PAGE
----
Opinion

Op-Ed: Amnesty will not win Hispanic votes for Republicans

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Opinion,Op-Eds,Immigration,Republican Party

Though many Republicans will not publicly admit it, their support for the so-called "immigration reform" under way in Congress is based on the notion that an amnesty for illegal aliens -- most of whom are Hispanic -- is about the only way to endear the Republican Party to Hispanics, especially in the wake of the stinging failure to capture the presidency last year.

Of course, the official sales pitch is that the "reform" will make our immigration laws respectable again. But neither the official pitch nor the ulterior motive makes sense.

As a naturalized American, I do not understand how granting amnesty to millions of people who broke the law will generate respect for the law. Never mind that it is an insult to immigrants like me who took the trouble to follow the law.

Giving legal status to illegal aliens and calling it "reform" merely because of a promise of tough enforcement in the future is much like trying to deter burglars by passing a law that allows current burglars to keep their stolen goods but promises tough penalties on future burglars.

As for winning votes, any Republican who believes that amnesty will make millions of Hispanics forsake their ties to Democrats and vote Republican is, well, naive -- and perhaps even delusional. For there is no evidence that a majority of Hispanics has voted Republican in any presidential election.

Perhaps the most illustrative example was in 2008. No presidential candidate in all of American history worked harder at an amnesty than John McCain did. Collaborating with the ultraliberal Ted Kennedy in 2005, 2006 and 2007, he relentlessly pursued amnesty for illegal aliens, calling it a reform that would be "comprehensive." Well, apparently most Hispanics did not comprehend him, for 67 percent of them voted for Barack Obama.

Some Republican commentators make a big deal of George W. Bush's receipt of 44 percent of the Hispanic vote in 2004. But it also meant that a clear majority of Hispanics -- 56 percent -- rejected him. And to get that 44 percent, Bush had to pander to them, speaking Spanish and publicly supporting amnesty.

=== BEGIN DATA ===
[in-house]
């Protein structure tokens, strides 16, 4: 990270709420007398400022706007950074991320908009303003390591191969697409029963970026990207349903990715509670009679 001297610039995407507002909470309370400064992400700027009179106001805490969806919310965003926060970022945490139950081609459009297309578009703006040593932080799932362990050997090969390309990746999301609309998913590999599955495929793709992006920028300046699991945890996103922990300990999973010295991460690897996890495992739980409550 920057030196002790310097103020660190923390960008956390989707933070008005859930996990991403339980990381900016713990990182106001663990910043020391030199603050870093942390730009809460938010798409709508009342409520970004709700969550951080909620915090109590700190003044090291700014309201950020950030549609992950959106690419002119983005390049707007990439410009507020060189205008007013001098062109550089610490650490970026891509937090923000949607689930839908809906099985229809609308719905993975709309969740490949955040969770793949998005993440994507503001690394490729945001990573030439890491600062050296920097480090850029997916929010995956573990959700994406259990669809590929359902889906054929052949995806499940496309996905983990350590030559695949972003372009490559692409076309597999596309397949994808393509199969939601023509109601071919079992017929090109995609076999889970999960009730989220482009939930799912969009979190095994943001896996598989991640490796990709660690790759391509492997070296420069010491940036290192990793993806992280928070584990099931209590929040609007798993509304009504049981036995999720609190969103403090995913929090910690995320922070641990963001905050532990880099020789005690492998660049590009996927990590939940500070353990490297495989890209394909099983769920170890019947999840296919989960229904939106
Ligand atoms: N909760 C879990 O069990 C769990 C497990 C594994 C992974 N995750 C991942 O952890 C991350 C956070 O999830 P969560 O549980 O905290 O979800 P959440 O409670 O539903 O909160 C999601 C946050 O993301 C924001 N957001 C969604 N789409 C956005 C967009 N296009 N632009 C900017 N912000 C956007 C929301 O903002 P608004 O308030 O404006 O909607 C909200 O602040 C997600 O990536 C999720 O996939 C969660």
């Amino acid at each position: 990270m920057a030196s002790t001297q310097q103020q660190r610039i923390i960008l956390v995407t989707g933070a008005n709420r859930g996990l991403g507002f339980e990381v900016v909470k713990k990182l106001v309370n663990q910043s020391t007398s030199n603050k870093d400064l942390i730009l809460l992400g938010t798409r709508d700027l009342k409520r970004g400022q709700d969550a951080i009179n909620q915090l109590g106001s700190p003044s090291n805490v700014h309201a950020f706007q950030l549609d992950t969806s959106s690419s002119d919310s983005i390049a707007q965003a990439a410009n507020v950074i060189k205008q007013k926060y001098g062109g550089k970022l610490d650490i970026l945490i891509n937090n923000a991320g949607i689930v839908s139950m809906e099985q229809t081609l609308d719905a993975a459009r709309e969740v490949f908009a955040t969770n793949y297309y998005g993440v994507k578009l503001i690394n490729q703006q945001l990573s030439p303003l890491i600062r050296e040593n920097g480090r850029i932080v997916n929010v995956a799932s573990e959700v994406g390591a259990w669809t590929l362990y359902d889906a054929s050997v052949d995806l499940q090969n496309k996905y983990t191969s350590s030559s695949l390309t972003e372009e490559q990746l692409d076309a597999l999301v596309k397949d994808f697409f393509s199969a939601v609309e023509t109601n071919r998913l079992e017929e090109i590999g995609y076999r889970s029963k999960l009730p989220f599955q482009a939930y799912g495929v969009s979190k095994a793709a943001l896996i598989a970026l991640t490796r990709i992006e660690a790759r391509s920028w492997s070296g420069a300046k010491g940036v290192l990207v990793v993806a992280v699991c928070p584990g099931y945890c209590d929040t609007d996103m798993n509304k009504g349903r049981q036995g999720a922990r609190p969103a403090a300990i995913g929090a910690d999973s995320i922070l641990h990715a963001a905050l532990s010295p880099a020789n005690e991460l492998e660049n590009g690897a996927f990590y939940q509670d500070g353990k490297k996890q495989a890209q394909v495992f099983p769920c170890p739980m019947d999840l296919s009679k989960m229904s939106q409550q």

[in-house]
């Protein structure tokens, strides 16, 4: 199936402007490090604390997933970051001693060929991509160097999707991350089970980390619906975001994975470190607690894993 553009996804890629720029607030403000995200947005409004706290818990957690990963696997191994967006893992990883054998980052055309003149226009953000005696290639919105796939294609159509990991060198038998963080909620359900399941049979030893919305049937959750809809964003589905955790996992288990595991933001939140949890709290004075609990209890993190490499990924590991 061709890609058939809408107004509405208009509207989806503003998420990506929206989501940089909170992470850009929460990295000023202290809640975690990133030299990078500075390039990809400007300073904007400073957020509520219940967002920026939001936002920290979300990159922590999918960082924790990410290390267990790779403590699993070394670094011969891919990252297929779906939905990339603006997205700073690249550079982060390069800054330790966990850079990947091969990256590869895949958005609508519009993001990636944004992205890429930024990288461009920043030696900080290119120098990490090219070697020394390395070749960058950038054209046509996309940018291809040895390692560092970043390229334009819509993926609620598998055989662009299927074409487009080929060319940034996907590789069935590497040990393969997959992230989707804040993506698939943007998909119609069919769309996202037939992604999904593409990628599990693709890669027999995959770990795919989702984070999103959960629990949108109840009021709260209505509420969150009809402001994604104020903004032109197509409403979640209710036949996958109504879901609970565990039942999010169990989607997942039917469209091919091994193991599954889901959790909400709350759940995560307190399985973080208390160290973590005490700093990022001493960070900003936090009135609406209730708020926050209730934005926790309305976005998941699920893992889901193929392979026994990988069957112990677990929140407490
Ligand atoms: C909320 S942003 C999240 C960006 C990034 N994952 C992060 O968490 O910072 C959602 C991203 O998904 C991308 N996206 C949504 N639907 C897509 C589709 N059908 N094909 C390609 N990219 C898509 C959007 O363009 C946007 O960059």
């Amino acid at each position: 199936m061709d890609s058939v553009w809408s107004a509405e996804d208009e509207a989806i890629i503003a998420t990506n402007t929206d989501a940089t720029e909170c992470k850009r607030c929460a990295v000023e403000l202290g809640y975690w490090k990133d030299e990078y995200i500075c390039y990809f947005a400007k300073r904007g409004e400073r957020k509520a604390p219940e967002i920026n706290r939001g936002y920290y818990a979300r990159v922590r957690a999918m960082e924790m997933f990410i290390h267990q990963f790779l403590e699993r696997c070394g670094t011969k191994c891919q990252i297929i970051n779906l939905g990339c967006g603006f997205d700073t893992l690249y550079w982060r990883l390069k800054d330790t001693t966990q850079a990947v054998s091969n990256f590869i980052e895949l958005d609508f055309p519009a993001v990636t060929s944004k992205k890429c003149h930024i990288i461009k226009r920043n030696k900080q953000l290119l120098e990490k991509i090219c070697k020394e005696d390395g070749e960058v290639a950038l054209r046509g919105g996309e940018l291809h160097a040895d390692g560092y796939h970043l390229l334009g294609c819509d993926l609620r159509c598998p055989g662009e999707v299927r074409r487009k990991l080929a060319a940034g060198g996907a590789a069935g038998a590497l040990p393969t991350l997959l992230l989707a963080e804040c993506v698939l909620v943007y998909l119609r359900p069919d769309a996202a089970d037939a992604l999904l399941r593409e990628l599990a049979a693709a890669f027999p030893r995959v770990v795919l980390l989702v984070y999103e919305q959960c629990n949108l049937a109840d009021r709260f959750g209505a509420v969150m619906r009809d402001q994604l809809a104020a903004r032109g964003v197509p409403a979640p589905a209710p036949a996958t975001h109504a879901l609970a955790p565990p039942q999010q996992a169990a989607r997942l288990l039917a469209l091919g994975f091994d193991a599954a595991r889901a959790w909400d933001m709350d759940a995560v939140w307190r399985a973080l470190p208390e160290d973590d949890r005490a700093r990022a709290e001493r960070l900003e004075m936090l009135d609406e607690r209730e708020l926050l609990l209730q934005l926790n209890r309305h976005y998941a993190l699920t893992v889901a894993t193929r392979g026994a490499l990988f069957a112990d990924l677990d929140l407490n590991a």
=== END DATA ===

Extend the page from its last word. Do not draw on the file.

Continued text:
As any informed reader knows, the last time a massive amnesty was implemented was in 1986. Some 3 million illegal aliens were legalized under that scheme -- and most were Hispanic.

The first time they became eligible to vote in a presidential election was in 1996. The Republican candidate was Bob Dole, a senator who, as majority leader, had helped pass the amnesty of 1986. And that amnesty had been signed into law by another Republican -- none other than Ronald Reagan.

So, you would think a significant percent of Hispanics voted Republican in 1996. Nope. Only 21 percent voted for the Republican presidential candidate -- even though he had helped pass the legislation that legalized 3 million illegal aliens.

Indeed, the undeniable evidence of Hispanic allegiance to Democrats has existed for decades. Consider, for instance, the presidential election of 1984. That was when Reagan carried 49 states in his re-election.

Yes, the national vote for him was so overwhelming that he lost only one state (Minnesota, the home state of his opponent, Walter Mondale). Yet, as great a president as Reagan was, only 34 percent of Hispanics voted for him. In other words, the vast majority of Hispanics voted against even Ronald Reagan.

Simply put, there is no evidence that passing an amnesty would attract millions of Hispanics to the Republican Party. After all, when it comes to pandering to minorities, no one can outdo Democrats.

Ian de Silva is an engineer with deep interests in history and politics.

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